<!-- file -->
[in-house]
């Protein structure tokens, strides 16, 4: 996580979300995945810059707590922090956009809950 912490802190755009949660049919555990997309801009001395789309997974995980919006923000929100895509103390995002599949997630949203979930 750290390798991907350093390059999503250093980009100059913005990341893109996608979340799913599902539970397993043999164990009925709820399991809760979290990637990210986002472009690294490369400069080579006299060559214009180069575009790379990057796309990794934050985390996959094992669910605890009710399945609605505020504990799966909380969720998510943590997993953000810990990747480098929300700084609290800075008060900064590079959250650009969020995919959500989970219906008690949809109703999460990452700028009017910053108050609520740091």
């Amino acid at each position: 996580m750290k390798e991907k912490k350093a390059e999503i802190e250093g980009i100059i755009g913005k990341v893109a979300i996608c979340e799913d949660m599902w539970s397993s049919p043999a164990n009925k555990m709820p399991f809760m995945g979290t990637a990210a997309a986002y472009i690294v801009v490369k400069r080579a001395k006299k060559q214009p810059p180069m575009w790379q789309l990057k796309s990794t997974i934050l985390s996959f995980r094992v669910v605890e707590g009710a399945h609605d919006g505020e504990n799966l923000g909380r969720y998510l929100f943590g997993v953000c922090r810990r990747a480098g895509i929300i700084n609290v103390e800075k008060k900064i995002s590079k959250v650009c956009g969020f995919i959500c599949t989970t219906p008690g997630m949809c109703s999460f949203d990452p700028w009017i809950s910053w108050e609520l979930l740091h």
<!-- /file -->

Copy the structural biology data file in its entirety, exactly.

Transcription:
[in-house]
């Protein structure tokens, strides 16, 4: 996580979300995945810059707590922090956009809950 912490802190755009949660049919555990997309801009001395789309997974995980919006923000929100895509103390995002599949997630949203979930 750290390798991907350093390059999503250093980009100059913005990341893109996608979340799913599902539970397993043999164990009925709820399991809760979290990637990210986002472009690294490369400069080579006299060559214009180069575009790379990057796309990794934050985390996959094992669910605890009710399945609605505020504990799966909380969720998510943590997993953000810990990747480098929300700084609290800075008060900064590079959250650009969020995919959500989970219906008690949809109703999460990452700028009017910053108050609520740091």
């Amino acid at each position: 996580m750290k390798e991907k912490k350093a390059e999503i802190e250093g980009i100059i755009g913005k990341v893109a979300i996608c979340e799913d949660m599902w539970s397993s049919p043999a164990n009925k555990m709820p399991f809760m995945g979290t990637a990210a997309a986002y472009i690294v801009v490369k400069r080579a001395k006299k060559q214009p810059p180069m575009w790379q789309l990057k796309s990794t997974i934050l985390s996959f995980r094992v669910v605890e707590g009710a399945h609605d919006g505020e504990n799966l923000g909380r969720y998510l929100f943590g997993v953000c922090r810990r990747a480098g895509i929300i700084n609290v103390e800075k008060k900064i995002s590079k959250v650009c956009g969020f995919i959500c599949t989970t219906p008690g997630m949809c109703s999460f949203d990452p700028w009017i809950s910053w108050e609520l979930l740091h």